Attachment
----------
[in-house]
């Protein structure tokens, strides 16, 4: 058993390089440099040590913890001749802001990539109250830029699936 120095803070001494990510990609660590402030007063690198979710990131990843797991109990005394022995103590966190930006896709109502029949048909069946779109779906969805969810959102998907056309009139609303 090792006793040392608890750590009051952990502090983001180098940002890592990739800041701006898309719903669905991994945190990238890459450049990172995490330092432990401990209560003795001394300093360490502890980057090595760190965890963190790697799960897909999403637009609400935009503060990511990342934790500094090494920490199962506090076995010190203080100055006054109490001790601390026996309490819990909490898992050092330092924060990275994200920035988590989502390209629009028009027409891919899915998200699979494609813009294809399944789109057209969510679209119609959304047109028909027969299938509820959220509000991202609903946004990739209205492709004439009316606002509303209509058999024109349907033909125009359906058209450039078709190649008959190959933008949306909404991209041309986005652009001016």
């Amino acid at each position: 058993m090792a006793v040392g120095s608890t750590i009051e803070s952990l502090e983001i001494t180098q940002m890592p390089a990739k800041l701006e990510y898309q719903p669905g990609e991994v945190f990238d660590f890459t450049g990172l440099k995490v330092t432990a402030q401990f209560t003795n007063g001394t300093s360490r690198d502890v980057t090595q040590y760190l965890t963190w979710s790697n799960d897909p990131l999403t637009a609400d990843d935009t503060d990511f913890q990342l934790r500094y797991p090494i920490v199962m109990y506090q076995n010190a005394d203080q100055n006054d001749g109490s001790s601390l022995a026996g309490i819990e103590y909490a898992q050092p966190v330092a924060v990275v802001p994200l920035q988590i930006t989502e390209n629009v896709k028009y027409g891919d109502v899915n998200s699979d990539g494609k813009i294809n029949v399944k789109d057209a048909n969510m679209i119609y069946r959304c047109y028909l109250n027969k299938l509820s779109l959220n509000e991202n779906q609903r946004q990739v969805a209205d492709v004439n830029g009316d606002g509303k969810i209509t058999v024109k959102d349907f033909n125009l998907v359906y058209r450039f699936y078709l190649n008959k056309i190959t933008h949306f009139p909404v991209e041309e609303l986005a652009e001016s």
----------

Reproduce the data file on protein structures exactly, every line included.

[in-house]
């Protein structure tokens, strides 16, 4: 058993390089440099040590913890001749802001990539109250830029699936 120095803070001494990510990609660590402030007063690198979710990131990843797991109990005394022995103590966190930006896709109502029949048909069946779109779906969805969810959102998907056309009139609303 090792006793040392608890750590009051952990502090983001180098940002890592990739800041701006898309719903669905991994945190990238890459450049990172995490330092432990401990209560003795001394300093360490502890980057090595760190965890963190790697799960897909999403637009609400935009503060990511990342934790500094090494920490199962506090076995010190203080100055006054109490001790601390026996309490819990909490898992050092330092924060990275994200920035988590989502390209629009028009027409891919899915998200699979494609813009294809399944789109057209969510679209119609959304047109028909027969299938509820959220509000991202609903946004990739209205492709004439009316606002509303209509058999024109349907033909125009359906058209450039078709190649008959190959933008949306909404991209041309986005652009001016």
């Amino acid at each position: 058993m090792a006793v040392g120095s608890t750590i009051e803070s952990l502090e983001i001494t180098q940002m890592p390089a990739k800041l701006e990510y898309q719903p669905g990609e991994v945190f990238d660590f890459t450049g990172l440099k995490v330092t432990a402030q401990f209560t003795n007063g001394t300093s360490r690198d502890v980057t090595q040590y760190l965890t963190w979710s790697n799960d897909p990131l999403t637009a609400d990843d935009t503060d990511f913890q990342l934790r500094y797991p090494i920490v199962m109990y506090q076995n010190a005394d203080q100055n006054d001749g109490s001790s601390l022995a026996g309490i819990e103590y909490a898992q050092p966190v330092a924060v990275v802001p994200l920035q988590i930006t989502e390209n629009v896709k028009y027409g891919d109502v899915n998200s699979d990539g494609k813009i294809n029949v399944k789109d057209a048909n969510m679209i119609y069946r959304c047109y028909l109250n027969k299938l509820s779109l959220n509000e991202n779906q609903r946004q990739v969805a209205d492709v004439n830029g009316d606002g509303k969810i209509t058999v024109k959102d349907f033909n125009l998907v359906y058209r450039f699936y078709l190649n008959k056309i190959t933008h949306f009139p909404v991209e041309e609303l986005a652009e001016s």